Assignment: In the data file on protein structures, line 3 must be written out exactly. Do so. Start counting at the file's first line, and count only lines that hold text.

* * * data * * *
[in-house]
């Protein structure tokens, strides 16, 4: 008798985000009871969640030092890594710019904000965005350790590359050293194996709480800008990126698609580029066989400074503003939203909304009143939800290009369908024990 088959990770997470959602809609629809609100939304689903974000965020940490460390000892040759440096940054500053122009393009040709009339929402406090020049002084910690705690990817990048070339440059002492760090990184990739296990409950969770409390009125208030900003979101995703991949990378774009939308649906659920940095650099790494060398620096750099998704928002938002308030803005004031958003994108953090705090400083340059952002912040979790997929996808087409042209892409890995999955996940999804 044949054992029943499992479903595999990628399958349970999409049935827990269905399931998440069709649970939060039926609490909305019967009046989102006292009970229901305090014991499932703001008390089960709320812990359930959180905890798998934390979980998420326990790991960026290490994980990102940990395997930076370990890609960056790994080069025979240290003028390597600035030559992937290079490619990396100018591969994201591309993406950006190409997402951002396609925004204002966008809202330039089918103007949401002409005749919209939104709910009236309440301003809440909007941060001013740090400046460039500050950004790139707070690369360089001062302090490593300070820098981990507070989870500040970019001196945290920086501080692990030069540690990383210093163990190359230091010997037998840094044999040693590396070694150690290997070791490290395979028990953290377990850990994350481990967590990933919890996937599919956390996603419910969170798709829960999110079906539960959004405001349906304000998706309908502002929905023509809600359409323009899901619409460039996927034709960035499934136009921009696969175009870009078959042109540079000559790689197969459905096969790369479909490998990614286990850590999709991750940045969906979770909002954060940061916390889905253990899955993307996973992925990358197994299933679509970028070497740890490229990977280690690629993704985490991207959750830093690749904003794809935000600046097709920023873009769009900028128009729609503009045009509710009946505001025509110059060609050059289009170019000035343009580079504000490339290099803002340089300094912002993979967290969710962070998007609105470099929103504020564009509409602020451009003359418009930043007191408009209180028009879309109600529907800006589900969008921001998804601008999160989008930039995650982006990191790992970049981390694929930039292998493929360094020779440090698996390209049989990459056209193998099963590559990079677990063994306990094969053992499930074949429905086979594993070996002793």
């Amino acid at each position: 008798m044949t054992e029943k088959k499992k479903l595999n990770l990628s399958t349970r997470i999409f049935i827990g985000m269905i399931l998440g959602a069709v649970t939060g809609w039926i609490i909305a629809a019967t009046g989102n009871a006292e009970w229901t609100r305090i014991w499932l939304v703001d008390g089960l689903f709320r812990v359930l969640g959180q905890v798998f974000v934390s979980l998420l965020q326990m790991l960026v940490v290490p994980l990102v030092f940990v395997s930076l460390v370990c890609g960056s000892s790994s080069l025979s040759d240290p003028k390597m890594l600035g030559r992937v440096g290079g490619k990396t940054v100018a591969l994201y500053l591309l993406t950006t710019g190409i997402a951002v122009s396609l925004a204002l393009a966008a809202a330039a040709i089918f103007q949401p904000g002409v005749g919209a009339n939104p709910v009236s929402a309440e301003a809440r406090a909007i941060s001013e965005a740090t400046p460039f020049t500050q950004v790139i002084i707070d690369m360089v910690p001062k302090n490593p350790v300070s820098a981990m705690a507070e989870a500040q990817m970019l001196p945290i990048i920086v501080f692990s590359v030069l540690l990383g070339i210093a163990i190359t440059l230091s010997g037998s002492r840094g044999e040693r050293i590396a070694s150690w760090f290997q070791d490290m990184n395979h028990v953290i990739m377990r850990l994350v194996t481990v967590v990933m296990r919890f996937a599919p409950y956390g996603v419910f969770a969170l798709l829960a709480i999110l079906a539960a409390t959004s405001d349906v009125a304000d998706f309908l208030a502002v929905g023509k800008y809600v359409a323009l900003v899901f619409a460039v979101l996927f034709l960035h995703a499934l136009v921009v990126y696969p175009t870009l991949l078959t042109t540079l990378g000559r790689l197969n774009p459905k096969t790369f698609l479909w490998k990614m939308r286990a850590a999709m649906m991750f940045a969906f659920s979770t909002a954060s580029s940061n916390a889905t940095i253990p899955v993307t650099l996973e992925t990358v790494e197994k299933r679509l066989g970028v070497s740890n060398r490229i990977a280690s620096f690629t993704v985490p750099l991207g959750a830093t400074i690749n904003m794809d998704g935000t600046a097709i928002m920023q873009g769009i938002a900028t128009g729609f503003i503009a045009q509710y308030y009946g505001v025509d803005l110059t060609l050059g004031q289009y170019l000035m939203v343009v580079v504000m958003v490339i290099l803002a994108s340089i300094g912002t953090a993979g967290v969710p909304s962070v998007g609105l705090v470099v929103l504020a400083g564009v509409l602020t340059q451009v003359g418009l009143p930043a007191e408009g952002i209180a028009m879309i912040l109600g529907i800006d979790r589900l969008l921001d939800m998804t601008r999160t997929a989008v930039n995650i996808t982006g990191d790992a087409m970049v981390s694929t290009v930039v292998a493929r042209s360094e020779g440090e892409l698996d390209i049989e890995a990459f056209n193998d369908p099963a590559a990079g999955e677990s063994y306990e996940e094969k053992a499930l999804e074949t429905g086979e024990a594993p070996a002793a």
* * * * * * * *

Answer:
């Amino acid at each position: 008798m044949t054992e029943k088959k499992k479903l595999n990770l990628s399958t349970r997470i999409f049935i827990g985000m269905i399931l998440g959602a069709v649970t939060g809609w039926i609490i909305a629809a019967t009046g989102n009871a006292e009970w229901t609100r305090i014991w499932l939304v703001d008390g089960l689903f709320r812990v359930l969640g959180q905890v798998f974000v934390s979980l998420l965020q326990m790991l960026v940490v290490p994980l990102v030092f940990v395997s930076l460390v370990c890609g960056s000892s790994s080069l025979s040759d240290p003028k390597m890594l600035g030559r992937v440096g290079g490619k990396t940054v100018a591969l994201y500053l591309l993406t950006t710019g190409i997402a951002v122009s396609l925004a204002l393009a966008a809202a330039a040709i089918f103007q949401p904000g002409v005749g919209a009339n939104p709910v009236s929402a309440e301003a809440r406090a909007i941060s001013e965005a740090t400046p460039f020049t500050q950004v790139i002084i707070d690369m360089v910690p001062k302090n490593p350790v300070s820098a981990m705690a507070e989870a500040q990817m970019l001196p945290i990048i920086v501080f692990s590359v030069l540690l990383g070339i210093a163990i190359t440059l230091s010997g037998s002492r840094g044999e040693r050293i590396a070694s150690w760090f290997q070791d490290m990184n395979h028990v953290i990739m377990r850990l994350v194996t481990v967590v990933m296990r919890f996937a599919p409950y956390g996603v419910f969770a969170l798709l829960a709480i999110l079906a539960a409390t959004s405001d349906v009125a304000d998706f309908l208030a502002v929905g023509k800008y809600v359409a323009l900003v899901f619409a460039v979101l996927f034709l960035h995703a499934l136009v921009v990126y696969p175009t870009l991949l078959t042109t540079l990378g000559r790689l197969n774009p459905k096969t790369f698609l479909w490998k990614m939308r286990a850590a999709m649906m991750f940045a969906f659920s979770t909002a954060s580029s940061n916390a889905t940095i253990p899955v993307t650099l996973e992925t990358v790494e197994k299933r679509l066989g970028v070497s740890n060398r490229i990977a280690s620096f690629t993704v985490p750099l991207g959750a830093t400074i690749n904003m794809d998704g935000t600046a097709i928002m920023q873009g769009i938002a900028t128009g729609f503003i503009a045009q509710y308030y009946g505001v025509d803005l110059t060609l050059g004031q289009y170019l000035m939203v343009v580079v504000m958003v490339i290099l803002a994108s340089i300094g912002t953090a993979g967290v969710p909304s962070v998007g609105l705090v470099v929103l504020a400083g564009v509409l602020t340059q451009v003359g418009l009143p930043a007191e408009g952002i209180a028009m879309i912040l109600g529907i800006d979790r589900l969008l921001d939800m998804t601008r999160t997929a989008v930039n995650i996808t982006g990191d790992a087409m970049v981390s694929t290009v930039v292998a493929r042209s360094e020779g440090e892409l698996d390209i049989e890995a990459f056209n193998d369908p099963a590559a990079g999955e677990s063994y306990e996940e094969k053992a499930l999804e074949t429905g086979e024990a594993p070996a002793a």